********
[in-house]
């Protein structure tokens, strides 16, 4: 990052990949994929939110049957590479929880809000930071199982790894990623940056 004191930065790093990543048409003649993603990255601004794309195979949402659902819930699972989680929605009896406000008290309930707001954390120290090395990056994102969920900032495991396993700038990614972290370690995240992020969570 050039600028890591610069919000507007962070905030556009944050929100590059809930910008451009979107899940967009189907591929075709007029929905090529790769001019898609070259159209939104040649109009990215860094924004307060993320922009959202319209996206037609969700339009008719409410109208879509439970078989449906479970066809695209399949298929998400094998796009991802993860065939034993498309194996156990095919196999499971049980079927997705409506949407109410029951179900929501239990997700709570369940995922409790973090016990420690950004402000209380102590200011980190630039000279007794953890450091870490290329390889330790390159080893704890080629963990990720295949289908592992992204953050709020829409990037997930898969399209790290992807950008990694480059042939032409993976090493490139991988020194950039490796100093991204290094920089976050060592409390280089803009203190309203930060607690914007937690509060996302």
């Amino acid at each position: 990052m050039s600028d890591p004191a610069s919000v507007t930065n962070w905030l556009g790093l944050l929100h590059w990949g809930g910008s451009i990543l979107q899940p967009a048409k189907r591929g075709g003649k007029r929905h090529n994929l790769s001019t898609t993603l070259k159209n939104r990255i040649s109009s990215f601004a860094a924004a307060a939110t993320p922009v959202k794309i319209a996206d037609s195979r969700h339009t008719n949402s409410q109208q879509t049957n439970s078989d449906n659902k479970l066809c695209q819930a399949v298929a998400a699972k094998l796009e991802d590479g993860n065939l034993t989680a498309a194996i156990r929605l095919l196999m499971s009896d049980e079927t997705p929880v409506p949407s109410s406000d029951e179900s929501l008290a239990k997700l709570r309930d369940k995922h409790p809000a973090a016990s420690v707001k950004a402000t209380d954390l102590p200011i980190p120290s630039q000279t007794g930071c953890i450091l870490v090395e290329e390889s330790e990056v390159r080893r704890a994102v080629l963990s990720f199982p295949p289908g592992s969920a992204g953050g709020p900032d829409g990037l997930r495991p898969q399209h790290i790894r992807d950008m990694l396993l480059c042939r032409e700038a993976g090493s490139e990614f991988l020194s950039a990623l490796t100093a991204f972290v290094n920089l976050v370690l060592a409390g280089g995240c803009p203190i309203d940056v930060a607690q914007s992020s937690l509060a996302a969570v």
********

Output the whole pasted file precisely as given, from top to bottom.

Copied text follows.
[in-house]
């Protein structure tokens, strides 16, 4: 990052990949994929939110049957590479929880809000930071199982790894990623940056 004191930065790093990543048409003649993603990255601004794309195979949402659902819930699972989680929605009896406000008290309930707001954390120290090395990056994102969920900032495991396993700038990614972290370690995240992020969570 050039600028890591610069919000507007962070905030556009944050929100590059809930910008451009979107899940967009189907591929075709007029929905090529790769001019898609070259159209939104040649109009990215860094924004307060993320922009959202319209996206037609969700339009008719409410109208879509439970078989449906479970066809695209399949298929998400094998796009991802993860065939034993498309194996156990095919196999499971049980079927997705409506949407109410029951179900929501239990997700709570369940995922409790973090016990420690950004402000209380102590200011980190630039000279007794953890450091870490290329390889330790390159080893704890080629963990990720295949289908592992992204953050709020829409990037997930898969399209790290992807950008990694480059042939032409993976090493490139991988020194950039490796100093991204290094920089976050060592409390280089803009203190309203930060607690914007937690509060996302």
């Amino acid at each position: 990052m050039s600028d890591p004191a610069s919000v507007t930065n962070w905030l556009g790093l944050l929100h590059w990949g809930g910008s451009i990543l979107q899940p967009a048409k189907r591929g075709g003649k007029r929905h090529n994929l790769s001019t898609t993603l070259k159209n939104r990255i040649s109009s990215f601004a860094a924004a307060a939110t993320p922009v959202k794309i319209a996206d037609s195979r969700h339009t008719n949402s409410q109208q879509t049957n439970s078989d449906n659902k479970l066809c695209q819930a399949v298929a998400a699972k094998l796009e991802d590479g993860n065939l034993t989680a498309a194996i156990r929605l095919l196999m499971s009896d049980e079927t997705p929880v409506p949407s109410s406000d029951e179900s929501l008290a239990k997700l709570r309930d369940k995922h409790p809000a973090a016990s420690v707001k950004a402000t209380d954390l102590p200011i980190p120290s630039q000279t007794g930071c953890i450091l870490v090395e290329e390889s330790e990056v390159r080893r704890a994102v080629l963990s990720f199982p295949p289908g592992s969920a992204g953050g709020p900032d829409g990037l997930r495991p898969q399209h790290i790894r992807d950008m990694l396993l480059c042939r032409e700038a993976g090493s490139e990614f991988l020194s950039a990623l490796t100093a991204f972290v290094n920089l976050v370690l060592a409390g280089g995240c803009p203190i309203d940056v930060a607690q914007s992020s937690l509060a996302a969570v």